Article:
Perinatal depression impacts anywhere from 10 to 20% of pregnancies in the United States [18]. Undiagnosed perinatal depression can compromise parent-child attachment as well as negatively impact physical, cognitive, and behavioral development in children [19]. Untreated peripartum depression has also been associated with significant morbidity during the neonatal period, which includes attachment disorder, developmental delay, and failure to thrive [20]. Peripartum depression is also considered one of the leading precipitators of maternal mortality due to suicide [3]. The snowball effect of social risk factors influencing depression screening and the negative long-term ramifications of undiagnosed/untreated perinatal depression highlights the continued need for MOPs and depressive symptom screening in low-income populations.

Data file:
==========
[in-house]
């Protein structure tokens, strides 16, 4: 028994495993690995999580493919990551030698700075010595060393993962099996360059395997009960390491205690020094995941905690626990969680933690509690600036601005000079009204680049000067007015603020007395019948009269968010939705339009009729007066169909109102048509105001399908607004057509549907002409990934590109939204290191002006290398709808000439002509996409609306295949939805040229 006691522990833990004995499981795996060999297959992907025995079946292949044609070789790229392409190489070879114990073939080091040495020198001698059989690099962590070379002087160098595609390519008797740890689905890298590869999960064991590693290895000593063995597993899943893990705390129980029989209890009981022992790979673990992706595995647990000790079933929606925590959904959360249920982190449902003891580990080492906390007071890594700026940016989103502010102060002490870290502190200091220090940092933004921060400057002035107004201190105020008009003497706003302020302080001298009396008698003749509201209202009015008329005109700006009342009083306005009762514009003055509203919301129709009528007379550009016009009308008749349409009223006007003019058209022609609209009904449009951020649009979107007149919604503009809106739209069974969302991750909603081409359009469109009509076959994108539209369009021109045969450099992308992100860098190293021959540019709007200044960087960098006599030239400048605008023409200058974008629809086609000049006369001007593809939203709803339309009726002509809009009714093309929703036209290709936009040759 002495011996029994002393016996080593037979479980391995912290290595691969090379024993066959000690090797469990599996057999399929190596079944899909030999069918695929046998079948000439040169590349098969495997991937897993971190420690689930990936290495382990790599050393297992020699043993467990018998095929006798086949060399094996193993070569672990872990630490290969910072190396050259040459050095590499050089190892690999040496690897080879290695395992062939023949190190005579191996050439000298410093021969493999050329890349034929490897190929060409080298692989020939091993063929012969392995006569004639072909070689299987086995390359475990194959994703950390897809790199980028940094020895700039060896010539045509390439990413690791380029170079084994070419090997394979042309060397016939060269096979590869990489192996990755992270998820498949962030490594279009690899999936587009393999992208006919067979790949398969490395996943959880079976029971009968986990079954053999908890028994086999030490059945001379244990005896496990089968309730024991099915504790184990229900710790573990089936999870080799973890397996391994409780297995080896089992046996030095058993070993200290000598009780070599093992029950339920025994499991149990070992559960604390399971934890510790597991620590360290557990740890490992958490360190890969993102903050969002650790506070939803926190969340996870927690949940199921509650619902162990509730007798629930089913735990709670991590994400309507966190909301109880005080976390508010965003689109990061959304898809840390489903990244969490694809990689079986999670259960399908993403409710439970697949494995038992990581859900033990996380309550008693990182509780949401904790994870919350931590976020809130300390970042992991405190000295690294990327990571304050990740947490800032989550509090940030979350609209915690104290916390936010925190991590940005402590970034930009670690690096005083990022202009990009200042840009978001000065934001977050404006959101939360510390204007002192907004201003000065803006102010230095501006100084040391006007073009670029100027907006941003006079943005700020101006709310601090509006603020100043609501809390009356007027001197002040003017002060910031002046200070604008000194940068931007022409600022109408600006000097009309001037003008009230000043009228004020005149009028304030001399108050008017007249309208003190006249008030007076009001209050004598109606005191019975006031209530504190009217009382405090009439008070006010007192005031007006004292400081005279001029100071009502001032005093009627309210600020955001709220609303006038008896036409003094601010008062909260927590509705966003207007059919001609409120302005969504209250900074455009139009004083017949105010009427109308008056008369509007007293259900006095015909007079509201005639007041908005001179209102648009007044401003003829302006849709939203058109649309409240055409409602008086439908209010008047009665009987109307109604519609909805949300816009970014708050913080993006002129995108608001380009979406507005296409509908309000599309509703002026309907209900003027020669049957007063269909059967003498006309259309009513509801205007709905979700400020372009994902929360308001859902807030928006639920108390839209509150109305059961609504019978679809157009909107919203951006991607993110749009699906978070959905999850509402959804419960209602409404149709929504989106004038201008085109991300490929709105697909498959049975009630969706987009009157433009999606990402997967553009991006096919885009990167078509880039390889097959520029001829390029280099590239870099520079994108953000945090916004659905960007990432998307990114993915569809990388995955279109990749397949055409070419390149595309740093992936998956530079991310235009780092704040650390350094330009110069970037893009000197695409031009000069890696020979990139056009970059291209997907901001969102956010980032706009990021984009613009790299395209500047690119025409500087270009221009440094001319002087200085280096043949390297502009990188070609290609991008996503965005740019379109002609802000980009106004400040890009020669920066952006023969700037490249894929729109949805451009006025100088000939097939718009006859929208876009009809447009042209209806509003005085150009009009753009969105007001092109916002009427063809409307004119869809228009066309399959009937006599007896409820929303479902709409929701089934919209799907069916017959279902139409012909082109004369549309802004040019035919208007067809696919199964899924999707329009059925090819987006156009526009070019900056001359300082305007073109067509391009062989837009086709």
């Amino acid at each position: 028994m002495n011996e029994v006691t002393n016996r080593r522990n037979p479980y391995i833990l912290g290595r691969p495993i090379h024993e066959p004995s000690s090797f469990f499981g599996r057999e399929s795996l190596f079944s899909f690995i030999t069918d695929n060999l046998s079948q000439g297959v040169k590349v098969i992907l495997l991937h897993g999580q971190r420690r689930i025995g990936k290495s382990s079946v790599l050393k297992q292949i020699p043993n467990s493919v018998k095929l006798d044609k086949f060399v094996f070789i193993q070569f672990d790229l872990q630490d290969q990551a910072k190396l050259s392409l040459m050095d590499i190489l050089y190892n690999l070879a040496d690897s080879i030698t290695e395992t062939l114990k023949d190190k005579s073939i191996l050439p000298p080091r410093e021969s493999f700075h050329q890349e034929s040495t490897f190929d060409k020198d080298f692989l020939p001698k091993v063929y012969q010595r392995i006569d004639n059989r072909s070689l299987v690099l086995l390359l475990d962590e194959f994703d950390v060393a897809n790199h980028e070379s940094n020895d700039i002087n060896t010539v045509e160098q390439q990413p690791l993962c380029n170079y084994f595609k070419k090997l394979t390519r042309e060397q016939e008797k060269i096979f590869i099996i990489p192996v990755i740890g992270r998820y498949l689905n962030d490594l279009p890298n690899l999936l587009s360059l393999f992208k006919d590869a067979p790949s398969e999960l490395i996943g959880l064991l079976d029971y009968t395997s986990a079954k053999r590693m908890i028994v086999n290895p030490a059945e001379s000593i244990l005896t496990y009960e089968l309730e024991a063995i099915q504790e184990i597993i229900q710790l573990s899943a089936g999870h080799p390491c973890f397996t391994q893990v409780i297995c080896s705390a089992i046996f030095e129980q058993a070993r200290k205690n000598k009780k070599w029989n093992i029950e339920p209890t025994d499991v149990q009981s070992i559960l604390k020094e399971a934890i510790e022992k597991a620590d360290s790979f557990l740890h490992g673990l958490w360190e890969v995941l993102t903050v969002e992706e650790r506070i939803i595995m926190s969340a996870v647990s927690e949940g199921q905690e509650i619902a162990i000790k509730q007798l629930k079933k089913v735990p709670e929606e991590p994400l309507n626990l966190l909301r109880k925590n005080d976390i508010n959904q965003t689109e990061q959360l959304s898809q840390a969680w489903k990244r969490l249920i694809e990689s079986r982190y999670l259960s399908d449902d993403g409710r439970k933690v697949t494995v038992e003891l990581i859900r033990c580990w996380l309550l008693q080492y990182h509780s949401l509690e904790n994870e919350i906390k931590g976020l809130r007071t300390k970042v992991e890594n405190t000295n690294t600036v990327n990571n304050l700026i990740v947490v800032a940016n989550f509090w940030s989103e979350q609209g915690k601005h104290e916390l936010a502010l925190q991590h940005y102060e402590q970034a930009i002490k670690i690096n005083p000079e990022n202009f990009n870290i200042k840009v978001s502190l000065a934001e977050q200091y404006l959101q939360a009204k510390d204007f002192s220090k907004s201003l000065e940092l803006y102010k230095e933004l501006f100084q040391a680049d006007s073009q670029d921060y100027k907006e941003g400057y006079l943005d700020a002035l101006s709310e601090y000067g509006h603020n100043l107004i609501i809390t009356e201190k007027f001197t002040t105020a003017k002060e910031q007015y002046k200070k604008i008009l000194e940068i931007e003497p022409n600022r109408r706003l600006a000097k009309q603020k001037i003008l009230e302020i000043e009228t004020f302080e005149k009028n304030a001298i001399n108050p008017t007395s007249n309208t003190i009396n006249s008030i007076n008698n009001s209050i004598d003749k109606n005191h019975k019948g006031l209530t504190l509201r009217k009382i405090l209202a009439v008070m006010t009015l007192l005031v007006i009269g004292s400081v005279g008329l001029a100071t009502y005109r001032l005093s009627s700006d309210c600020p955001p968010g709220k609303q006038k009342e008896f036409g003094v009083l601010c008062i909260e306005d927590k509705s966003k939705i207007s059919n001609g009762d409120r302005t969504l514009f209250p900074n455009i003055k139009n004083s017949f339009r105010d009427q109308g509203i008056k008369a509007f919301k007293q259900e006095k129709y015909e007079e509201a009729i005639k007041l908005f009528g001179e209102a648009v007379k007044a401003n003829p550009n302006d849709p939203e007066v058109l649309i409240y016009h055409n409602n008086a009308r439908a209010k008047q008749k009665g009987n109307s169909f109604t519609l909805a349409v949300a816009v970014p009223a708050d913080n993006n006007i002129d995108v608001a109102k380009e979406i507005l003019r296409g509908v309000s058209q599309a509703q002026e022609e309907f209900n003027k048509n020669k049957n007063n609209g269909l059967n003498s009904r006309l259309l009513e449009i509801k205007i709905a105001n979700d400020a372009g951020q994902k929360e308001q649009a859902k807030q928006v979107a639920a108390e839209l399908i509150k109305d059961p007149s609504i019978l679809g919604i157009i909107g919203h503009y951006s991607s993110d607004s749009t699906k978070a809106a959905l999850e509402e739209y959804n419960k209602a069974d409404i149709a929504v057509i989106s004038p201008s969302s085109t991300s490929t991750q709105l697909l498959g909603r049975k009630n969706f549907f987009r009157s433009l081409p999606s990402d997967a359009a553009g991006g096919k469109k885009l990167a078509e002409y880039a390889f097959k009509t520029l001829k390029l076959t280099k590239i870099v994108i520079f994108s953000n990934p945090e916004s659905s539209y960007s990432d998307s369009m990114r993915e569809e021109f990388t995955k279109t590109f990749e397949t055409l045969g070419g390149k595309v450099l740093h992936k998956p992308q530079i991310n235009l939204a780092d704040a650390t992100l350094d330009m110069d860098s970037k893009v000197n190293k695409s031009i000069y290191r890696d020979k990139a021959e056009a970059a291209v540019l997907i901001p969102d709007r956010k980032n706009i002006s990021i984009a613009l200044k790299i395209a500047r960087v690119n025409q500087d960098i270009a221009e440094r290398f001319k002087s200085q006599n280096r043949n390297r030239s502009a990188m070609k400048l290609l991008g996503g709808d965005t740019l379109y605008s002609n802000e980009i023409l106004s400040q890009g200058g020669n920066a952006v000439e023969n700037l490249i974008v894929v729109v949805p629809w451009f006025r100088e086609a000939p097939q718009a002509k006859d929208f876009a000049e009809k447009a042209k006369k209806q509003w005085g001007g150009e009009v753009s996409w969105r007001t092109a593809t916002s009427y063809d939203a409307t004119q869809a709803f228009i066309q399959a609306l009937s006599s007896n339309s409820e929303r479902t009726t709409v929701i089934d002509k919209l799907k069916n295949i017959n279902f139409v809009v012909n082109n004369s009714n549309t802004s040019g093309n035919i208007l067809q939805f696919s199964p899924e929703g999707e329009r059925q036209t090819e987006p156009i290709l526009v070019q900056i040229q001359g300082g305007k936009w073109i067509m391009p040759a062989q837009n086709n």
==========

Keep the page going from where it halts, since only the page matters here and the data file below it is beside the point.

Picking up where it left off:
The U.S. Preventive Services Task Force has recommended grade B to screen pregnant and postpartum women for depression to enhance identification, referral, and counseling treatment [21]. Home-visiting programs, especially those with public health nurses, are a great avenue to readily screen for perinatal depressive symptoms and are uniquely positioned to provide long-term follow-up and promote continuity of care through a direct point of contact. A successful example of this would be the Nurse-Family Partnership (NFP), an evidence-based community health program shown to be “a targeted public health intervention program designed to improve child and maternal health through nurse home visiting” [22, 23]. Randomized trials of the NFP in certain states have shown improvement in the following areas: health during pregnancy, the total number of pregnancies, the interval between pregnancies, maternal employment, and welfare use [23]. Another randomized control trial demonstrated the NFP program model to be a cost-effective investment in addressing social determinants of health [24]. It is estimated that by 2031, the NFP will have mitigated key risk factors, including closely spaced second births, infant death, premature birth, intimate partner violence, high school completion, employment, and pregnancy complications, which will ultimately reduce Medicaid and Supplemental Nutrition Assistance Program spending [25-27].